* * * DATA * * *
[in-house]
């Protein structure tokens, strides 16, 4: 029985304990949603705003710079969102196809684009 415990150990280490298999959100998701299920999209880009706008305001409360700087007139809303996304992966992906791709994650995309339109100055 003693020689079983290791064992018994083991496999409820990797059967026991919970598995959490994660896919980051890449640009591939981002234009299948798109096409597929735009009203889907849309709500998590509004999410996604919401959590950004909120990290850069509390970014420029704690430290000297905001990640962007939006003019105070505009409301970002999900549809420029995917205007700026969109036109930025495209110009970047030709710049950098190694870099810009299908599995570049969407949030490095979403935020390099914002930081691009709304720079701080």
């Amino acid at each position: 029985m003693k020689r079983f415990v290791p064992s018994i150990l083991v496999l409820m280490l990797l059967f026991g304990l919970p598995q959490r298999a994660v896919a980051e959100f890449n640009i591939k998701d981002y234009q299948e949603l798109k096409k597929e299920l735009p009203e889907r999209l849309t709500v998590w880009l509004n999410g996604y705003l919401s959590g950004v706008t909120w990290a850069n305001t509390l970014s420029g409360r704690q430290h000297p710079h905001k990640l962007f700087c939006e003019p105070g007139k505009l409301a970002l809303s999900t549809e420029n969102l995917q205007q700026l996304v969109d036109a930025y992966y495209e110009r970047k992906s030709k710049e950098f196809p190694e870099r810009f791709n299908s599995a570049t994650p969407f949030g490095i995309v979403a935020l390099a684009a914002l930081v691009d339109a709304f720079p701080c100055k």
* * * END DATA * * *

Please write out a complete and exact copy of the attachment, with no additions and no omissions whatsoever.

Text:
[in-house]
């Protein structure tokens, strides 16, 4: 029985304990949603705003710079969102196809684009 415990150990280490298999959100998701299920999209880009706008305001409360700087007139809303996304992966992906791709994650995309339109100055 003693020689079983290791064992018994083991496999409820990797059967026991919970598995959490994660896919980051890449640009591939981002234009299948798109096409597929735009009203889907849309709500998590509004999410996604919401959590950004909120990290850069509390970014420029704690430290000297905001990640962007939006003019105070505009409301970002999900549809420029995917205007700026969109036109930025495209110009970047030709710049950098190694870099810009299908599995570049969407949030490095979403935020390099914002930081691009709304720079701080």
């Amino acid at each position: 029985m003693k020689r079983f415990v290791p064992s018994i150990l083991v496999l409820m280490l990797l059967f026991g304990l919970p598995q959490r298999a994660v896919a980051e959100f890449n640009i591939k998701d981002y234009q299948e949603l798109k096409k597929e299920l735009p009203e889907r999209l849309t709500v998590w880009l509004n999410g996604y705003l919401s959590g950004v706008t909120w990290a850069n305001t509390l970014s420029g409360r704690q430290h000297p710079h905001k990640l962007f700087c939006e003019p105070g007139k505009l409301a970002l809303s999900t549809e420029n969102l995917q205007q700026l996304v969109d036109a930025y992966y495209e110009r970047k992906s030709k710049e950098f196809p190694e870099r810009f791709n299908s599995a570049t994650p969407f949030g490095i995309v979403a935020l390099a684009a914002l930081v691009d339109a709304f720079p701080c100055k």